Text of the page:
On October 24th, Andrew Black, a TCNJ alum and Legislative Assistant to Congressman Rush Holt, came to campus to speak with Bonner Community Scholars and TCNJ students about social entrepreneurship in government and politics. During the discussion, Andrew discussed how the work done by Bonner Scholars and TCNJ students in their Community Engaged Learning projects is connected to public service, whether its serving in public office, working in government or getting involved in the political process in a general sense.

In the evening of that same day, Bonner Community Scholars participated in training with Dr. Jerry Petroff, titled “No Rain, No Rainbow, No Fire,” that focused on helping the staff and students learn how to maintain their dedication and optimism while hitting road blocks in their service. When working in social justice, sometimes we are face with what appears to be insurmountable issues or tasks, and it is important to take time to reflect on the “small moments” of good that make the work we all do worthwhile. Whether it’s the smile on the face of a participant from Academic Sports Academy or the excitement of an El Centro client who passed their citizenship test, its small moments where we see the impact we have on the individuals and communities with which we work. The Bonner Center collaborated with Dr. Petroff and the Center for Sensory and Complex Disabilities on two projects in the past year. The “Human Abilities Unplugged” forum in the Spring focused on discussing how people with differing abilities live full lives and direct their own futures as well as a month long awareness campaign in October for Blindness Awareness Month.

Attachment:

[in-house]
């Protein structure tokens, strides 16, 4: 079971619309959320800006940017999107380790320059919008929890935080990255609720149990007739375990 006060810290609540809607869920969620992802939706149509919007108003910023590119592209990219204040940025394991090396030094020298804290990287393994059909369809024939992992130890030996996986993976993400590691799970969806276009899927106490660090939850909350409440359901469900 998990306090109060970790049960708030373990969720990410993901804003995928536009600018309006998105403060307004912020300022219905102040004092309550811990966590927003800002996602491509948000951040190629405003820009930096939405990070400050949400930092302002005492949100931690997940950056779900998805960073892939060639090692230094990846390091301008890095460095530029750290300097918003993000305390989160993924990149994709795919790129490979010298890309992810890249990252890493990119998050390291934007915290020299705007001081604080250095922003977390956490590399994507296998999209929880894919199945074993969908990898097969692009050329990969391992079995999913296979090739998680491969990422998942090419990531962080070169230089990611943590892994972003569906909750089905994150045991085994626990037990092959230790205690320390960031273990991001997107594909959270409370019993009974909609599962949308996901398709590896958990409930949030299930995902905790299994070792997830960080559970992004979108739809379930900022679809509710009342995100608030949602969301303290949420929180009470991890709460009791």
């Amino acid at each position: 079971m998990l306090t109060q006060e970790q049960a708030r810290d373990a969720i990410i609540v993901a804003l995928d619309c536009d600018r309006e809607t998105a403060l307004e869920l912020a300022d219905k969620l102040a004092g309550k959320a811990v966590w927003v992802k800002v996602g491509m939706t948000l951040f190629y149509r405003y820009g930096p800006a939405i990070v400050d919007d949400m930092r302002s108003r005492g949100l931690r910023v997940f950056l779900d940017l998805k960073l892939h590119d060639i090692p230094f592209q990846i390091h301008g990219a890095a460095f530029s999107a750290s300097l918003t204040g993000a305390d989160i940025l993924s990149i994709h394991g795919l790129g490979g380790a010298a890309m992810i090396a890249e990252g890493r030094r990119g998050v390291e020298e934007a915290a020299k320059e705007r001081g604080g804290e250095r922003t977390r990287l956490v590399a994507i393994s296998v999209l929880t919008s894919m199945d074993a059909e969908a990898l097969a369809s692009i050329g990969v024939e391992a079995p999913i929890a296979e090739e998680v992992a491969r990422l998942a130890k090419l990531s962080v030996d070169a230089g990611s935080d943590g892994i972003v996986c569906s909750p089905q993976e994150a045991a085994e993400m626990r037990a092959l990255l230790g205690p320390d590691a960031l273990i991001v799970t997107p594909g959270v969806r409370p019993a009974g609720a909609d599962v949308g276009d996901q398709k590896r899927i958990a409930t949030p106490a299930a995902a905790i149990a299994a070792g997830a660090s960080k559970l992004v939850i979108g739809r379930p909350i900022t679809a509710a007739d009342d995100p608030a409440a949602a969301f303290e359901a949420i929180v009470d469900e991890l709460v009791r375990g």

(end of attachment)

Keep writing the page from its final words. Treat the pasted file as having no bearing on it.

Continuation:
On November 7th, Martin Johnson, Founder of Isles, Inc., spoke to three Freshman Seminar Program classes, two of which are comprised of Freshmen Bonner Community Scholars, about his experience in social entrepreneurship. Marty shared some of his personal background with the students, and how it shaped his ideals. Marty also shared how he was able to start up his own non-profit, including many of the challenges and eventual victories he experienced in doing so. Finally, Marty imparted some advice on those students who are considering becoming social entrepreneurs, or as he put it, “Non-profit 101: Have a good idea; Stick around; Learn to live with nothing; and Learn how to ask for money.”

To download a PDF version, click here: Trainings and Speaker 11.13.12

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Media Contact:

Madeline Bell

609-771-2108

madeline.bell@tcnj.edu